Saturday, February 09, 2008

Items for the Fit Traveler

I’m not the kind of guy who puts a lot of thought into exercising each day while traveling, but some people care because it’s their passion. Others care because they’re business travelers who would soon turn into rotund blobs if they didn’t work out while on the road. So here are a few items from fitness company Sportsline that are good for the fit traveler or runner.

The handy ThinQ is billed as “the world’s thinnest pedometer,” so it got my attention as an item that won’t be hard to pack. More like a credit card than the usual pager-type pedometer, it’s only a few millimeters thick. It’s dead easy to use too. You just measure off your strides, set your stride length, and then start walking (or running). You’ll find out if those 5 miles you thought you walked were really 2 and if you’re in training for something, you can accurately check your distance. If you punch a few more keys, it’ll guess how many calories you’ve burned as well. The ThinQ is available at sports and gear stores and lists for $30. It works while stowed in any pocket and there is nothing to strap on.

The $40 Trail Tracker is a simple solution to a common problem while running, biking, or inline skating—staying hydrated. The Trail Tracker buckles around your waist and holds a large (included) water bottle. It has pockets for your keys or money. Sportsline isn’t happy with a low-tech item like this though, so no need to get this and a ThinQ. It has its own pedometer. So if you are the type who likes to hike the Alps or Andes with walking poles in each hand, this item will let you carry your water bottle easily and tell you how far you've walked that day.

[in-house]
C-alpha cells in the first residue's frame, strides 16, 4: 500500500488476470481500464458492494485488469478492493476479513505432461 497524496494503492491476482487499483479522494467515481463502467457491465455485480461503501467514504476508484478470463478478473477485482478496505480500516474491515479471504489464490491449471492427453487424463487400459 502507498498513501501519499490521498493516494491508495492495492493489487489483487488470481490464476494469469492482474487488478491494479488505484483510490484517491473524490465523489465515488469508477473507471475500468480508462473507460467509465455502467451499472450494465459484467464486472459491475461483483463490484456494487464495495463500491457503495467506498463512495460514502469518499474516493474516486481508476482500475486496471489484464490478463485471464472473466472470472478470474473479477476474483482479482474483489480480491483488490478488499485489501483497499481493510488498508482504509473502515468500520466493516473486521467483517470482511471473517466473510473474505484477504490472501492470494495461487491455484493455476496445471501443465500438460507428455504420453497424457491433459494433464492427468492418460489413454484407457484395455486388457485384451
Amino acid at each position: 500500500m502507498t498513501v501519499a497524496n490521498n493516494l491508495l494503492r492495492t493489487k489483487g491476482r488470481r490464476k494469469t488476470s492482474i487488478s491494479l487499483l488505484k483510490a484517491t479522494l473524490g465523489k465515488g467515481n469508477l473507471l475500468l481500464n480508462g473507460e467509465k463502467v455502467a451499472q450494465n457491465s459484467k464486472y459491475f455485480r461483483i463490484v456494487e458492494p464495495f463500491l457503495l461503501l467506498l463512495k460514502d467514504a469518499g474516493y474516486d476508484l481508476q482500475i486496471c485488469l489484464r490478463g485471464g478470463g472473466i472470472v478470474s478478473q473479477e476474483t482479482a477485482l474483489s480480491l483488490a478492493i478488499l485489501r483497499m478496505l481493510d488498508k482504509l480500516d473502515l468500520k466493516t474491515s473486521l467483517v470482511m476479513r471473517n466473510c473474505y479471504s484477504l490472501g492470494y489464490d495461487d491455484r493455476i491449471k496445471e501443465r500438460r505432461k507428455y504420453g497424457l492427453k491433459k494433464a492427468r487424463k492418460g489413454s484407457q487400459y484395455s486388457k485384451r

The last item we tried out, the Solo 960 Sport Watch, didn’t go over so well, suffering from the ole “feature creep” problem. Like the proverbial Christmas present that takes all afternoon to get working, “the world’s only heart rate watch and accelerometer combination” is a bit too much of a good thing: heart monitor, pedometer, watch, alarm, and chronograph, with multiple functions to choose from for each aspect. If you’re the type that knows how to use one of those scientific calculators with 48 buttons then you might have better luck than I did getting it set up and programmed in under an hour.

I was mostly interested in this because it is a heart monitor without the chest strap, in theory much less annoying. My personal trainer wife says it’ll work best for runners though as it was way too sensitive and button-riddled for anyone riding a bike or doing some kind of gym workout. Note that the monitoring is not always on—you have to press a button each time you want to check your heart rate. To me this seems like no big deal, but to her it was a major letdown.

Pick this up if you’ll mainly use it for long distance training and you’re a computer programmer at heart. List price $100.

1 comment:

Anonymous said...

I've noticed this problem a lot with sports watches no matter who is making them. They can't leave well enough alone and keep adding "just one more feature." They should take some lessons from Apple on user interfaces. These things are way too hard to figure out and use.